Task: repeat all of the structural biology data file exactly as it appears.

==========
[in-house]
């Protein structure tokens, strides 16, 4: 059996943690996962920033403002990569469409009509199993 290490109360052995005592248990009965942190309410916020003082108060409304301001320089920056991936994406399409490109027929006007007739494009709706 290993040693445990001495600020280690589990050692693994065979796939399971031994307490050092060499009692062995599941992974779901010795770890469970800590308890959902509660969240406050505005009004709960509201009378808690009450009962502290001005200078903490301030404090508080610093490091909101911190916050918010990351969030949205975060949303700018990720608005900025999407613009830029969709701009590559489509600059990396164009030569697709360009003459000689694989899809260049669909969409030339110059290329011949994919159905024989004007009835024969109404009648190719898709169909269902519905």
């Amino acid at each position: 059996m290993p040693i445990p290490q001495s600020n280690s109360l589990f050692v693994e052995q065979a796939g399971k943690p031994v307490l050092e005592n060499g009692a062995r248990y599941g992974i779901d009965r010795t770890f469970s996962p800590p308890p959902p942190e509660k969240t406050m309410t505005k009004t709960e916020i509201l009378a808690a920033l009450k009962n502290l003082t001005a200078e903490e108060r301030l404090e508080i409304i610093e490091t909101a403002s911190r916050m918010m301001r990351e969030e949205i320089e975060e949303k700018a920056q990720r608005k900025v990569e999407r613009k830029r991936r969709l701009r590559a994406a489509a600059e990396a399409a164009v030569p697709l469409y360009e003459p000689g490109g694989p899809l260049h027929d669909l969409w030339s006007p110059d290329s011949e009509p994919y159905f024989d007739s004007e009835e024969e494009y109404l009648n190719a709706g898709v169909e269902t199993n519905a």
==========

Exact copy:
[in-house]
């Protein structure tokens, strides 16, 4: 059996943690996962920033403002990569469409009509199993 290490109360052995005592248990009965942190309410916020003082108060409304301001320089920056991936994406399409490109027929006007007739494009709706 290993040693445990001495600020280690589990050692693994065979796939399971031994307490050092060499009692062995599941992974779901010795770890469970800590308890959902509660969240406050505005009004709960509201009378808690009450009962502290001005200078903490301030404090508080610093490091909101911190916050918010990351969030949205975060949303700018990720608005900025999407613009830029969709701009590559489509600059990396164009030569697709360009003459000689694989899809260049669909969409030339110059290329011949994919159905024989004007009835024969109404009648190719898709169909269902519905």
């Amino acid at each position: 059996m290993p040693i445990p290490q001495s600020n280690s109360l589990f050692v693994e052995q065979a796939g399971k943690p031994v307490l050092e005592n060499g009692a062995r248990y599941g992974i779901d009965r010795t770890f469970s996962p800590p308890p959902p942190e509660k969240t406050m309410t505005k009004t709960e916020i509201l009378a808690a920033l009450k009962n502290l003082t001005a200078e903490e108060r301030l404090e508080i409304i610093e490091t909101a403002s911190r916050m918010m301001r990351e969030e949205i320089e975060e949303k700018a920056q990720r608005k900025v990569e999407r613009k830029r991936r969709l701009r590559a994406a489509a600059e990396a399409a164009v030569p697709l469409y360009e003459p000689g490109g694989p899809l260049h027929d669909l969409w030339s006007p110059d290329s011949e009509p994919y159905f024989d007739s004007e009835e024969e494009y109404l009648n190719a709706g898709v169909e269902t199993n519905a």